Cano played in 161 games for the Yankees in 2009 and as long as he stays healthy, will continue to be a mainstay in the Yankee lineup.

Shortstop

Last season was a memorable one for the Yankees captain, as Derek Jeter not only won his fifth World Series title, but became the all-time hits leader for the Yankees, surpassing Lou Gehrig and now standing at 2,747 hits.

Jeter also finished third in the A.L. MVP race behind Mauer and Teixeira, and won his fourth Gold Glove and fourth Silver Slugger Awards. Jeter also hit .347 in the 2009 postseason, which included hitting .407 in the World Series.

Going on age 36 this season, Jeter is not showing any signs of slowing down offensively or defensively and will likely receive a nice, new contract when the 2010 season is over.

Third Base

For the first time ever, Alex Rodriguez will enter a season pressure-free.

He virtually told all of his critics to go shove it with his memorable postseason run this past October, with six home runs and 18 RBI and a .365 average. A-Rod also missed the first month of the season recovering from hip surgery, yet still hit over 30 home runs and 100 RBI for the 12th straight time in his career and finished 10th in the A.L. MVP voting.

A-Rod will be 34 this season, but with the pressure off and the loser label gone forever from his name, he can focus on being a baseball player and continuing to contribute in the third year of his 10-year mega contract.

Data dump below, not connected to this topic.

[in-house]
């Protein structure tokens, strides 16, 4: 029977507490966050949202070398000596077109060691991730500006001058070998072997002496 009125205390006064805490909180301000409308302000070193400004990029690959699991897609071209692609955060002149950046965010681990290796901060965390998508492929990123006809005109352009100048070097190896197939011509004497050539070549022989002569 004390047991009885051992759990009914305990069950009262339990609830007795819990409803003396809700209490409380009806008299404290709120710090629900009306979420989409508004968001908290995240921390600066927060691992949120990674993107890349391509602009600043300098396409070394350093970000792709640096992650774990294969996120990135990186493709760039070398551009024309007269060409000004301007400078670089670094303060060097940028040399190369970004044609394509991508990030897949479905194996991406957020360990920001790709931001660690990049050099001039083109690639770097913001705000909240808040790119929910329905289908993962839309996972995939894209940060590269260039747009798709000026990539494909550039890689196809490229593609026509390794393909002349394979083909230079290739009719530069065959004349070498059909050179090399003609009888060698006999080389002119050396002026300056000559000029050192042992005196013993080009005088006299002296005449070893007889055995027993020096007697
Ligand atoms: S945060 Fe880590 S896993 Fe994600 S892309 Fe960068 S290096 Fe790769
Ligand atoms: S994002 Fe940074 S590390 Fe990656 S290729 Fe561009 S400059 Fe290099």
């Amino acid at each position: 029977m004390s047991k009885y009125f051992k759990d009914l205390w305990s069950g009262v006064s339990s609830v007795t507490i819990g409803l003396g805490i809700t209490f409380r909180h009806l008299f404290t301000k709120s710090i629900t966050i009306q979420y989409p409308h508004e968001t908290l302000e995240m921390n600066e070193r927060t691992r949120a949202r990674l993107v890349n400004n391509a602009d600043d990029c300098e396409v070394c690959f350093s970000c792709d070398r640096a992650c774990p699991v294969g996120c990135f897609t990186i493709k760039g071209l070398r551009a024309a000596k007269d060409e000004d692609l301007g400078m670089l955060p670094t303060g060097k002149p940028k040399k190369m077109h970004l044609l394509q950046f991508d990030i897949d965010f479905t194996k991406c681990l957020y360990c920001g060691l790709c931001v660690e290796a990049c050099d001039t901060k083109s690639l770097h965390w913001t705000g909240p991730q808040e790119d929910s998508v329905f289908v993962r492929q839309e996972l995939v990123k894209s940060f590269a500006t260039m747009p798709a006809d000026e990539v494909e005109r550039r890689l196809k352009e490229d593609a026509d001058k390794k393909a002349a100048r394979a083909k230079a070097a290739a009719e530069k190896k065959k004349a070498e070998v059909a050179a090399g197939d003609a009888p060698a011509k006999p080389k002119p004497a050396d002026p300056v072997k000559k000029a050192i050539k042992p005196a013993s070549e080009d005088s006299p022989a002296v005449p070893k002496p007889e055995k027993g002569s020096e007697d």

Outfield

The Yankees outfield will have a new look in 2010.

Melky Cabrera was traded to the Braves and Johnny Damon has yet to sign with a team thanks to the idiotic antics of his agent, Scott Boras. Otherwise, Damon still might be a Yankee for two more seasons.

The Yankees made a three-team trade to bring in Curtis Granderson from the Tigers and traded away prospect Austin Jackson, so the Yankees will either have Granderson in center field or left field. Granderson hit 30 home runs last year with Detroit and could have a very good season hitting in the new Yankee Stadium.

At the end of January, the Yankees signed Randy Winn for one season, who could possibly be the starting left fielder if the Yankees use Granderson as the everyday center fielder. Winn is a decent bat and has a very good glove in the outfield. He's on the decline of his career, but Winn is no slouch of a player and will play very hard for teams. Damon will be missed, but not for his defense, as Winn should be a fine addition.